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VOL. 37 | NO. 24 | Friday, June 14, 2013

Discovering a new interest in Pinterest

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Pinterest has been around a few years, and although it’s going full speed ahead, it’s not as popular as Facebook. A lot of people still don’t know what Pinterest is, and others have decided they don’t have time for another social media outlet.

While it is another site to follow, it’s not nearly as time-consuming as Facebook or Twitter.

I have a Pinterest page and love it. Usually, in the evening after everything is done and I’m relaxing, I sign-in to see what’s new and exciting.

One of my favorite things to search and scroll through is the recipes. There are old ones – ones I remember as a child – and a lot of new ones I’ve never seen. One of those – the recipe for today – is an old food fixed in a new way that we really enjoyed.

The website manager for the Daily Record (the parent paper of the Hamilton County Herald) is busy jazzing up our website with a lot of exciting updates and options. One of the updates is a link to follow my recipe column on a blog I will be editing. Yeah, I will – in my “golden years” – become a blogger.

Who would’a thought? That’s another good reason to have a Pinterest page, though, they pretty much work together. So be looking for that soon.

Now I want to share a personal story with you, a story with a moral.

This past week, our youngest granddaughter, Gwynn, stayed with us. Gwynn will be three the end of July and is a very typical 2-year-old. She’s a bundle of fire, full of energy, questions, ideas and love, and she manages to keep me going as fast as my little pea brain can go.

Children are a blessing. I know you’ve heard that so many times the meaning probably doesn’t even register. But really, you never realize what a treasure they are until you get older. Once you have them for a few days and then turn them back over to mom and dad, it’s easier to see what a blessing they are, what fun you had with them and what you are now missing on a daily basis. At least that’s my sentiment.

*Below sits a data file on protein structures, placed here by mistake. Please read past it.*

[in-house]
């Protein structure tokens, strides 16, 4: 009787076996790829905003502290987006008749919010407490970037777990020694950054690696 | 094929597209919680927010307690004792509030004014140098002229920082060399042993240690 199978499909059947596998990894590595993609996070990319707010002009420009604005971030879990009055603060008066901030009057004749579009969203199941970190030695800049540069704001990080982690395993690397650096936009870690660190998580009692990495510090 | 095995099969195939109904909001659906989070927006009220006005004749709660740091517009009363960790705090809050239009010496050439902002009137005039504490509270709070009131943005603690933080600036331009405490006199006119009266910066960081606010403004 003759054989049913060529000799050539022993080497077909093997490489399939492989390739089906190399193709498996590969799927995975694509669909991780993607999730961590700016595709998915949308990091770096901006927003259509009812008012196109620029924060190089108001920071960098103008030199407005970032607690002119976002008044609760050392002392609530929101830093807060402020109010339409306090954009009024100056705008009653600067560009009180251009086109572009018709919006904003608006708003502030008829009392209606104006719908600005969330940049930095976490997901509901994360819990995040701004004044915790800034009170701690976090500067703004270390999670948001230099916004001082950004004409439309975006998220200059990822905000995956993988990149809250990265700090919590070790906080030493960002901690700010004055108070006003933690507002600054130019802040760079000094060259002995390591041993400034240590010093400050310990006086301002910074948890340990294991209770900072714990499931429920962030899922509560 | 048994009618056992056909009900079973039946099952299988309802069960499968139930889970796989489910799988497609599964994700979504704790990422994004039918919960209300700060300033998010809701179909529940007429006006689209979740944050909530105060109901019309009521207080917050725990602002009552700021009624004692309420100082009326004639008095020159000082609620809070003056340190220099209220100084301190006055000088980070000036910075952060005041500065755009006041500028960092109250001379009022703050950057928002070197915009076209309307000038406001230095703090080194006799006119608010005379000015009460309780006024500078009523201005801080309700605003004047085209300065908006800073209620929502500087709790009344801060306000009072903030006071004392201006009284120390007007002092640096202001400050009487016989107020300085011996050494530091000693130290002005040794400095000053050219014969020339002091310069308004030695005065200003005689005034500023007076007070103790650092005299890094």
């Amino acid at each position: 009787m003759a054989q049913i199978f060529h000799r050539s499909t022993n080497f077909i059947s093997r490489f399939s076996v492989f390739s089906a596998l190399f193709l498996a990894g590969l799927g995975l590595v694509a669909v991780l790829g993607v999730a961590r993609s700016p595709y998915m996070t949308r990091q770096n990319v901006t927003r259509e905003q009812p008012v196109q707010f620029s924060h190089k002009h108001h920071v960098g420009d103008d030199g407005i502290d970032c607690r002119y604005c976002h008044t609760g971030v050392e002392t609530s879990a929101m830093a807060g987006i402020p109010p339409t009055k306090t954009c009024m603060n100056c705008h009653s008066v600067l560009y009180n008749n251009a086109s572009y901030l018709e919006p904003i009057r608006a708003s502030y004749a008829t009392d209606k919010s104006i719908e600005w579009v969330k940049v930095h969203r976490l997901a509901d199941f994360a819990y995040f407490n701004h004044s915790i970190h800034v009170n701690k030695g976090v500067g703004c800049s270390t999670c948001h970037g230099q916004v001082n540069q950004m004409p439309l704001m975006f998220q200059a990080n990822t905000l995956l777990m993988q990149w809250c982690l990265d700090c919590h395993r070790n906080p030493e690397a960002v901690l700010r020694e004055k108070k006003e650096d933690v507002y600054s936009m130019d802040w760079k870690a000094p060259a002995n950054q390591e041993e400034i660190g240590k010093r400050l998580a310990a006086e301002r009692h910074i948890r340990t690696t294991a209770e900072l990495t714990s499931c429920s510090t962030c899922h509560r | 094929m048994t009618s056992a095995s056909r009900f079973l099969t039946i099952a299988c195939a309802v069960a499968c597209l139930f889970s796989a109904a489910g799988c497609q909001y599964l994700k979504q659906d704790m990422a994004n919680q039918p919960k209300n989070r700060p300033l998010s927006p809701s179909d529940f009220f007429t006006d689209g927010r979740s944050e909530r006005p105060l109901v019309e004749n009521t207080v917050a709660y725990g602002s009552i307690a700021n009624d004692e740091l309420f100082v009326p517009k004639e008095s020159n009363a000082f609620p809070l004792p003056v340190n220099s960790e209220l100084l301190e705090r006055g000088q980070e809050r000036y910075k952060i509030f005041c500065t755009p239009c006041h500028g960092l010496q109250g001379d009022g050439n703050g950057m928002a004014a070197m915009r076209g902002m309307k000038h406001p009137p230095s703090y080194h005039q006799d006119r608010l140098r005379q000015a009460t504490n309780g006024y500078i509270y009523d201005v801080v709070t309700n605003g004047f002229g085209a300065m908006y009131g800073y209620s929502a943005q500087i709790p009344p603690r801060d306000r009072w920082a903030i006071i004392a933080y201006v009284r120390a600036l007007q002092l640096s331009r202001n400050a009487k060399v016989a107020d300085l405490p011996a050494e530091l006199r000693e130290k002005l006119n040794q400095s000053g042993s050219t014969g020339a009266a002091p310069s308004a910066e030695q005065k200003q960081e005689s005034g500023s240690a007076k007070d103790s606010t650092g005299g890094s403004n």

Crash Hot Potatoes

12 whole new potatoes (small red potatoes)
3 tablespoons of olive oil
Kosher salt to taste
Black pepper to taste
Fresh rosemary, finely chopped

Preheat the oven to 450 degrees. Bring a pot of salted water to a boil. Add the potatoes; cook until fork-tender. Generously drizzle olive oil onto a baking sheet. Place the potatoes on the baking sheet.

With a potato masher or fork, crush each potato until it’s slightly mashed, then rotate the masher and mash the potato again. Brush the top of each crushed potato with more olive oil. Sprinkle with salt, pepper and rosemary. Bake 20-25 minutes or until golden brown.

I guess we’re so busy with the responsibility of raising and directing them when they’re young, it’s less often that we’re able to stop and consider exactly how blessed we are.

I’m not saying parents don’t or can’t truly appreciate their children when they’re raising them. Far from it. My children are very loving, caring and managing parents. But when you get older – you’re your children are grown and gone, and grandchildren have entered the picture – your outlook changes.

You see that all the little things you fussed over were really not that important. And you look back and wish you had done more. Especially when you see your child through your grandchild.

Regrets? I wish I had held my children more. Kissed them more. Played with them more. Read to them more. Sung to them more. Rocked them more. Let them sleep in my bed more. I could go on and on, but you get the idea. I wish I had been more as my daughter is with her children.

My daughter lets her children play and be kids. They run in the house. They laugh loud and squeal with joy. They scream and run, and have fun with each other – yes, even in the house.

I enjoyed my children and let them play, but I had rules. No running in the house. Pick up your toys. Clean your room. No fighting. No yelling in the house. It seems like I had a lot of “nos.”

Although my house was always clean and picked up, I have regrets.

My daughter will have no such misgivings. Her house is clean, but there’s always an array of toys spread throughout the den and the kitchen. Her children are well-behaved and polite, but they are allowed to play in the house. They enjoys themselves, and it shows.

For four days this past week, my house was fun. Gwynnie played and enjoyed herself with KK and Pa Pook. (Yes, that’s Don and me). I allowed her tricycle in the house, and nothing was damaged. I played chase with her. I rocked her – a lot. Read to her. Sung to her. Let her sleep in my bed (some). No regrets.

The moral of this story? Make sure you’re living without regrets. Especially when it comes to the greatest gift in this life – children.

I have not yet posted my recipes on Pinterest. I’m more or less just looking through other people’s pages and pins. However, if you’d like to follow me, feel free – just search for Kay Bona. There can’t be that many out there!

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